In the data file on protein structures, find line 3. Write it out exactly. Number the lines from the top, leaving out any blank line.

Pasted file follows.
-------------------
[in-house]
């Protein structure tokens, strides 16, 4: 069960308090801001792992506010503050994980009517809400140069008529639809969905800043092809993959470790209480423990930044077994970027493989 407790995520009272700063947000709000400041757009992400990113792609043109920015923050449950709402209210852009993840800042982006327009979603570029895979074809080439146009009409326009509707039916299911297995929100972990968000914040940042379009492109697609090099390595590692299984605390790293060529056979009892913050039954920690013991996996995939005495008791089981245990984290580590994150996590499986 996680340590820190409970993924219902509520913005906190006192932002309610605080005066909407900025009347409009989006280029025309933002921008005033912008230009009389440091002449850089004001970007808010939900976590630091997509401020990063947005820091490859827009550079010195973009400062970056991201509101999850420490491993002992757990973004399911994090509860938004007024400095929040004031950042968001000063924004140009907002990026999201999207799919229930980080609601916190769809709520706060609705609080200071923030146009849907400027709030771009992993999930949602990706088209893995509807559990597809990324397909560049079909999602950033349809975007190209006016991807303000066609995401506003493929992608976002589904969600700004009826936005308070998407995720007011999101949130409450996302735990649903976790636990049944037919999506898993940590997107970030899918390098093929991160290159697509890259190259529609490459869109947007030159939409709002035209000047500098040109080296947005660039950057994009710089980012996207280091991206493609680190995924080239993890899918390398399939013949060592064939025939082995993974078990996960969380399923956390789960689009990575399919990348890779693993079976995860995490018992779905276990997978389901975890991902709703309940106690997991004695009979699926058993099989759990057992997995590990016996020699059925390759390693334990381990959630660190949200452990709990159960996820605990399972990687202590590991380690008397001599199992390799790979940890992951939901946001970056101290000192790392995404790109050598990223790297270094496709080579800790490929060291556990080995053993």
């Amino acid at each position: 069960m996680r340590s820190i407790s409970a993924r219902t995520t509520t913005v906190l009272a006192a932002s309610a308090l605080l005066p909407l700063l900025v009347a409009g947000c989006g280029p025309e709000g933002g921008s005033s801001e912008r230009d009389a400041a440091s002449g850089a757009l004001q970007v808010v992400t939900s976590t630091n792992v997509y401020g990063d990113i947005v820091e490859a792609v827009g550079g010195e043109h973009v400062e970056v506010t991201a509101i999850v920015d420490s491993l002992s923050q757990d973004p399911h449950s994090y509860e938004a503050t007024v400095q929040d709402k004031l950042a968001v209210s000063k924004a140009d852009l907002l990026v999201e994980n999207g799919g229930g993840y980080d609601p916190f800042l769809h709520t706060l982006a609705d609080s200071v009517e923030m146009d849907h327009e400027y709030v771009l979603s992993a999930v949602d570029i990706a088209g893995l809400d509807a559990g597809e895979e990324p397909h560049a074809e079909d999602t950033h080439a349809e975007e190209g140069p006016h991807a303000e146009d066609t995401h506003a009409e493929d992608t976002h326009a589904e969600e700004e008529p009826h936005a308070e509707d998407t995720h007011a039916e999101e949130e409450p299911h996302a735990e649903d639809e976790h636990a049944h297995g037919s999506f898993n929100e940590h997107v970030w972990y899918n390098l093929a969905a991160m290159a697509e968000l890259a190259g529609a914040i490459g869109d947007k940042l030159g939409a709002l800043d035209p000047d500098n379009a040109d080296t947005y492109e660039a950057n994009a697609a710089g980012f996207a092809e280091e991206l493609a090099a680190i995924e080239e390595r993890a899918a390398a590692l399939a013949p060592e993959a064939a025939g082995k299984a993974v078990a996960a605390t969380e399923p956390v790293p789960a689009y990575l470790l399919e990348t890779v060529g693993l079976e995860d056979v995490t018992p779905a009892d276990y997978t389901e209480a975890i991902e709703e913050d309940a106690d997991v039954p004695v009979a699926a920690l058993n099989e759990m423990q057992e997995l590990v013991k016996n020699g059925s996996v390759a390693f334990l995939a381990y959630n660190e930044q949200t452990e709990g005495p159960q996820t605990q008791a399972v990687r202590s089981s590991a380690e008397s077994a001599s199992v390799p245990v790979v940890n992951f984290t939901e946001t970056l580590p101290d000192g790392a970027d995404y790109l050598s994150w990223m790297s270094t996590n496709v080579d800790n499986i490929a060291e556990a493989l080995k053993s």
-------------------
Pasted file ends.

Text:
């Amino acid at each position: 069960m996680r340590s820190i407790s409970a993924r219902t995520t509520t913005v906190l009272a006192a932002s309610a308090l605080l005066p909407l700063l900025v009347a409009g947000c989006g280029p025309e709000g933002g921008s005033s801001e912008r230009d009389a400041a440091s002449g850089a757009l004001q970007v808010v992400t939900s976590t630091n792992v997509y401020g990063d990113i947005v820091e490859a792609v827009g550079g010195e043109h973009v400062e970056v506010t991201a509101i999850v920015d420490s491993l002992s923050q757990d973004p399911h449950s994090y509860e938004a503050t007024v400095q929040d709402k004031l950042a968001v209210s000063k924004a140009d852009l907002l990026v999201e994980n999207g799919g229930g993840y980080d609601p916190f800042l769809h709520t706060l982006a609705d609080s200071v009517e923030m146009d849907h327009e400027y709030v771009l979603s992993a999930v949602d570029i990706a088209g893995l809400d509807a559990g597809e895979e990324p397909h560049a074809e079909d999602t950033h080439a349809e975007e190209g140069p006016h991807a303000e146009d066609t995401h506003a009409e493929d992608t976002h326009a589904e969600e700004e008529p009826h936005a308070e509707d998407t995720h007011a039916e999101e949130e409450p299911h996302a735990e649903d639809e976790h636990a049944h297995g037919s999506f898993n929100e940590h997107v970030w972990y899918n390098l093929a969905a991160m290159a697509e968000l890259a190259g529609a914040i490459g869109d947007k940042l030159g939409a709002l800043d035209p000047d500098n379009a040109d080296t947005y492109e660039a950057n994009a697609a710089g980012f996207a092809e280091e991206l493609a090099a680190i995924e080239e390595r993890a899918a390398a590692l399939a013949p060592e993959a064939a025939g082995k299984a993974v078990a996960a605390t969380e399923p956390v790293p789960a689009y990575l470790l399919e990348t890779v060529g693993l079976e995860d056979v995490t018992p779905a009892d276990y997978t389901e209480a975890i991902e709703e913050d309940a106690d997991v039954p004695v009979a699926a920690l058993n099989e759990m423990q057992e997995l590990v013991k016996n020699g059925s996996v390759a390693f334990l995939a381990y959630n660190e930044q949200t452990e709990g005495p159960q996820t605990q008791a399972v990687r202590s089981s590991a380690e008397s077994a001599s199992v390799p245990v790979v940890n992951f984290t939901e946001t970056l580590p101290d000192g790392a970027d995404y790109l050598s994150w990223m790297s270094t996590n496709v080579d800790n499986i490929a060291e556990a493989l080995k053993s």